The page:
Luther has his detractors. He could be an obstinate and angry man.  His views on some issues, in particular the anti-Semitism he expressed in his later writings.    However what also came over from my reading and visit is man of great human warmth, who loved the company of others, who developed strong relationships and partnerships with others.  He was a man who was aware of his own faults and short comings, famously saying of himself “At the same time saint and sinner” and was someone who was acquainted with mental distress, suffering from periods of depression.

Luther, despite the depth of his religious beliefs, struggled in the cold celibacy of the cloister and his marriage to Katharine von Bora was based on a deep and mutual respect for each other and for the comfort and mutual support a married couple can bring each other. Katarina’s comments on Luther’s death are genuine and moving  “If I had owned a principality or empire I would not have felt as bad had I lost it as I did when our dear Lord God took from me, and not only from me but form the whole world – this dear and worthy man.”

At the heart of Luther’s world view is the importance of individuals, all equal before God, all responsible for their own actions and beliefs. This, for me, is Luther’s greatest legacy to western thought and as important today as it was that day 500 years ago when he nailed his 95 theses to the church door in Wittenberg.

 

Why I work in mental health

 

_64128011_de27-1As you will have seen from this blog, I have been concerned, over recent months, in issues about the mental health workforce. The health of the workforce, both in terms of numbers and morale is central to the achievement of any ambitions we have about the development of mental health services. As I described in my last post there are many challenges facing us currently in respect of the workforce.  However as the stigma about mental health begins to recede there are also opportunities to promote working in mental health to a growing body of young people who see mental health as a motivating and central issue in their lives.

For this year’s World Mental Health Day I wanted to respond to this and, with the aim of encouraging others, write about what makes working in mental health for me such an inspiring vocation.

I came into mental health more than 10 years ago, first as Chief Executive at Rethink Mental Illness and subsequently in my current role at the Tavistock and Portman. I had previously had some engagement with the issues while a civil servant and at NHS Direct.  Not everything in those roles in mental health has, like any other job, been brilliant but I do not regret for a moment a decision to work in this field, in particular, at this time.  There are a number of reasons.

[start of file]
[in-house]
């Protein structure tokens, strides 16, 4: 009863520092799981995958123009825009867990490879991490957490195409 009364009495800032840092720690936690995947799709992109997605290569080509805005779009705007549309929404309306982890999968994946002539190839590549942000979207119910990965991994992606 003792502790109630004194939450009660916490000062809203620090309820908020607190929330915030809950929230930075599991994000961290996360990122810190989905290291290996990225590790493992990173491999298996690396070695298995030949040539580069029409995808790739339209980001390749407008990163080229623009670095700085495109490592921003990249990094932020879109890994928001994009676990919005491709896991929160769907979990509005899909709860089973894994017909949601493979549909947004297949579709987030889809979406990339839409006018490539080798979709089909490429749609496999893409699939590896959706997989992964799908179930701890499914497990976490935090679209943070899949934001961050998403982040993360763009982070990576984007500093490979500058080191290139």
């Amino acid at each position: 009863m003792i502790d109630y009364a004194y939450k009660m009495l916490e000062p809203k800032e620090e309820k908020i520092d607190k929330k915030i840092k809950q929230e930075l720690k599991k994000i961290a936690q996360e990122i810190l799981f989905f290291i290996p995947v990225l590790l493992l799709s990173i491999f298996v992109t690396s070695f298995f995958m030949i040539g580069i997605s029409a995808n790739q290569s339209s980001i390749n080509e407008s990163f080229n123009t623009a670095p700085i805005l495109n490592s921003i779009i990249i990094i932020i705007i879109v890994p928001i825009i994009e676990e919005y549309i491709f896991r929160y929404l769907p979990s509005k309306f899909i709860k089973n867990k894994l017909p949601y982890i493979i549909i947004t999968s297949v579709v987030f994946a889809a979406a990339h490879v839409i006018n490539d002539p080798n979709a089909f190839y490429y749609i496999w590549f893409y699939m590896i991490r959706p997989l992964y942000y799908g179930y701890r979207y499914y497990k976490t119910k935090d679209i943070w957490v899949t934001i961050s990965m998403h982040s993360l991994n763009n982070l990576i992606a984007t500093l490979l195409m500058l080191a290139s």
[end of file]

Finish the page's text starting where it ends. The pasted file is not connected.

Mental Health has been a fascinating area to work in, intellectually.  This relates both to the understanding of the problem of mental illness and its impact on individuals, families and society but also in working on the interventions which might make a difference.    I have been repeatedly struck by the important shadow mental health casts over so many other areas of life:  work, education, the criminal justice system to name but a few, and the prospect of what changes we could make if we recognise properly the burden of mental ill health and invest effectively and prevention and treatment.  Having some role in making the case for change and supporting the delivery of services has been exciting and rewarding.

Mental health is not only intellectually satisfying, it is emotional engaging. Mental health is about people and how they think and how they feel.    The most effective therapeutic interventions I have seen and heard about in mental health rest on the value of empathy and relationships.  Those work in the front line of mental health services understand the direct and powerful role they play, as individuals, in supporting the recovery of the people they are helping.  Those values also matter for those running mental health organisations.

It has also been the right time to work in mental health. It is now ten years ago since the Time to Change programme started in England to challenge stigma on mental health and change public attitudes.  In that decade Time to Change has been the forefront of a sea change in public attitudes which has spread over many areas of public life such as the worlds of business, sport and politics.  With that change in attitudes has come a much greater openness across society about the experience of mental health problems and a greater recognition in all sorts of walks of life of the importance of supporting those affected.  Ten years on it is incredibly uplifting to have had a small part in making that programme happen.  I am unlikely to do anything more significant in my career.